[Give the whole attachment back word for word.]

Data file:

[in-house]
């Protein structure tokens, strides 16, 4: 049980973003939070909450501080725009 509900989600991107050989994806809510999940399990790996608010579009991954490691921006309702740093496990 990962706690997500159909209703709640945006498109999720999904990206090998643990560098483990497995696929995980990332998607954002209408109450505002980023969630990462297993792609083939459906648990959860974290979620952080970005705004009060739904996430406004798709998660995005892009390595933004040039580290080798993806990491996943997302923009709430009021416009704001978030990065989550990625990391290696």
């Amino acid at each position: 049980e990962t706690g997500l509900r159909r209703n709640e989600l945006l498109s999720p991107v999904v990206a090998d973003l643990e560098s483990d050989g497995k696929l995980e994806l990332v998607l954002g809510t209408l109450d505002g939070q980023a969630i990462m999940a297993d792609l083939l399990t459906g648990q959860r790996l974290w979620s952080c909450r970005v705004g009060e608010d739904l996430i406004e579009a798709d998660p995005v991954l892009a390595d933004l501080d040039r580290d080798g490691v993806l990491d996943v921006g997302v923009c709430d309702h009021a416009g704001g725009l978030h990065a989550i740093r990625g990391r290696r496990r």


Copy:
[in-house]
């Protein structure tokens, strides 16, 4: 049980973003939070909450501080725009 509900989600991107050989994806809510999940399990790996608010579009991954490691921006309702740093496990 990962706690997500159909209703709640945006498109999720999904990206090998643990560098483990497995696929995980990332998607954002209408109450505002980023969630990462297993792609083939459906648990959860974290979620952080970005705004009060739904996430406004798709998660995005892009390595933004040039580290080798993806990491996943997302923009709430009021416009704001978030990065989550990625990391290696």
């Amino acid at each position: 049980e990962t706690g997500l509900r159909r209703n709640e989600l945006l498109s999720p991107v999904v990206a090998d973003l643990e560098s483990d050989g497995k696929l995980e994806l990332v998607l954002g809510t209408l109450d505002g939070q980023a969630i990462m999940a297993d792609l083939l399990t459906g648990q959860r790996l974290w979620s952080c909450r970005v705004g009060e608010d739904l996430i406004e579009a798709d998660p995005v991954l892009a390595d933004l501080d040039r580290d080798g490691v993806l990491d996943v921006g997302v923009c709430d309702h009021a416009g704001g725009l978030h990065a989550i740093r990625g990391r290696r496990r």